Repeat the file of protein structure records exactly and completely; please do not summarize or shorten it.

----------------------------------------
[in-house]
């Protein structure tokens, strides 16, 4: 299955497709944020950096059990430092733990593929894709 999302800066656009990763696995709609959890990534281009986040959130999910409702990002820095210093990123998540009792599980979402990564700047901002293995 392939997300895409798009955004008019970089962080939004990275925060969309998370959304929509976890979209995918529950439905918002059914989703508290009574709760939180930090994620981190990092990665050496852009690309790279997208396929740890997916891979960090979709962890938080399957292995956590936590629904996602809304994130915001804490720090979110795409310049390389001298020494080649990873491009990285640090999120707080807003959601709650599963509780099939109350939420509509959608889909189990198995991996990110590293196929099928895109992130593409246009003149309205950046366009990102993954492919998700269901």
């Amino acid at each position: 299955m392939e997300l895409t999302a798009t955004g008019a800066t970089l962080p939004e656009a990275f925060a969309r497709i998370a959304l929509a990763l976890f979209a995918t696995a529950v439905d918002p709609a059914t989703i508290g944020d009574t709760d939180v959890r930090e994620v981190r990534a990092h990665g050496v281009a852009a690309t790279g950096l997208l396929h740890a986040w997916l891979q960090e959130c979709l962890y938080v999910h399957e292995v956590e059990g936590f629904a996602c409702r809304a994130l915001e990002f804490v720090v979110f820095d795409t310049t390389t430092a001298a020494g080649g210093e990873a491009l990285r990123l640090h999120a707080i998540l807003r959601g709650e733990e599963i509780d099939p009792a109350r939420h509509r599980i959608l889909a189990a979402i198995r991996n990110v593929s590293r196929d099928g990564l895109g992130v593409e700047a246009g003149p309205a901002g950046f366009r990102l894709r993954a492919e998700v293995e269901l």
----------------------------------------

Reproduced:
[in-house]
């Protein structure tokens, strides 16, 4: 299955497709944020950096059990430092733990593929894709 999302800066656009990763696995709609959890990534281009986040959130999910409702990002820095210093990123998540009792599980979402990564700047901002293995 392939997300895409798009955004008019970089962080939004990275925060969309998370959304929509976890979209995918529950439905918002059914989703508290009574709760939180930090994620981190990092990665050496852009690309790279997208396929740890997916891979960090979709962890938080399957292995956590936590629904996602809304994130915001804490720090979110795409310049390389001298020494080649990873491009990285640090999120707080807003959601709650599963509780099939109350939420509509959608889909189990198995991996990110590293196929099928895109992130593409246009003149309205950046366009990102993954492919998700269901």
């Amino acid at each position: 299955m392939e997300l895409t999302a798009t955004g008019a800066t970089l962080p939004e656009a990275f925060a969309r497709i998370a959304l929509a990763l976890f979209a995918t696995a529950v439905d918002p709609a059914t989703i508290g944020d009574t709760d939180v959890r930090e994620v981190r990534a990092h990665g050496v281009a852009a690309t790279g950096l997208l396929h740890a986040w997916l891979q960090e959130c979709l962890y938080v999910h399957e292995v956590e059990g936590f629904a996602c409702r809304a994130l915001e990002f804490v720090v979110f820095d795409t310049t390389t430092a001298a020494g080649g210093e990873a491009l990285r990123l640090h999120a707080i998540l807003r959601g709650e733990e599963i509780d099939p009792a109350r939420h509509r599980i959608l889909a189990a979402i198995r991996n990110v593929s590293r196929d099928g990564l895109g992130v593409e700047a246009g003149p309205a901002g950046f366009r990102l894709r993954a492919e998700v293995e269901l």